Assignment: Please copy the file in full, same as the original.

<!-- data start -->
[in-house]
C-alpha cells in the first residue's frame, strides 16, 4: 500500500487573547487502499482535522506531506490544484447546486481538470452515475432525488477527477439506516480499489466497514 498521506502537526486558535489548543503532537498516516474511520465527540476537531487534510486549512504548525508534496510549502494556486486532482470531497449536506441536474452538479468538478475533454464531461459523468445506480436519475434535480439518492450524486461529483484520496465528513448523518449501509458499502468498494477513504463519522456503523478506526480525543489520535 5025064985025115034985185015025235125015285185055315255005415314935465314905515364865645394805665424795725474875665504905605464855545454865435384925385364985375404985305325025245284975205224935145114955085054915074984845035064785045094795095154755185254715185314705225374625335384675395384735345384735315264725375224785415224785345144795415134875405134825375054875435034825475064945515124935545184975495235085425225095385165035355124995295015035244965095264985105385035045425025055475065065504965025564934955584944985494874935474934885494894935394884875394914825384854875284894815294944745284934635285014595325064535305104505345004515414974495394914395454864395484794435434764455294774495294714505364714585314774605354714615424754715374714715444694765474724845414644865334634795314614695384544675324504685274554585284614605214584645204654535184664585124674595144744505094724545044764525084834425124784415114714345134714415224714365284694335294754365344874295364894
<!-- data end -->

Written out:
[in-house]
C-alpha cells in the first residue's frame, strides 16, 4: 500500500487573547487502499482535522506531506490544484447546486481538470452515475432525488477527477439506516480499489466497514 498521506502537526486558535489548543503532537498516516474511520465527540476537531487534510486549512504548525508534496510549502494556486486532482470531497449536506441536474452538479468538478475533454464531461459523468445506480436519475434535480439518492450524486461529483484520496465528513448523518449501509458499502468498494477513504463519522456503523478506526480525543489520535 5025064985025115034985185015025235125015285185055315255005415314935465314905515364865645394805665424795725474875665504905605464855545454865435384925385364985375404985305325025245284975205224935145114955085054915074984845035064785045094795095154755185254715185314705225374625335384675395384735345384735315264725375224785415224785345144795415134875405134825375054875435034825475064945515124935545184975495235085425225095385165035355124995295015035244965095264985105385035045425025055475065065504965025564934955584944985494874935474934885494894935394884875394914825384854875284894815294944745284934635285014595325064535305104505345004515414974495394914395454864395484794435434764455294774495294714505364714585314774605354714615424754715374714715444694765474724845414644865334634795314614695384544675324504685274554585284614605214584645204654535184664585124674595144744505094724545044764525084834425124784415114714345134714415224714365284694335294754365344874295364894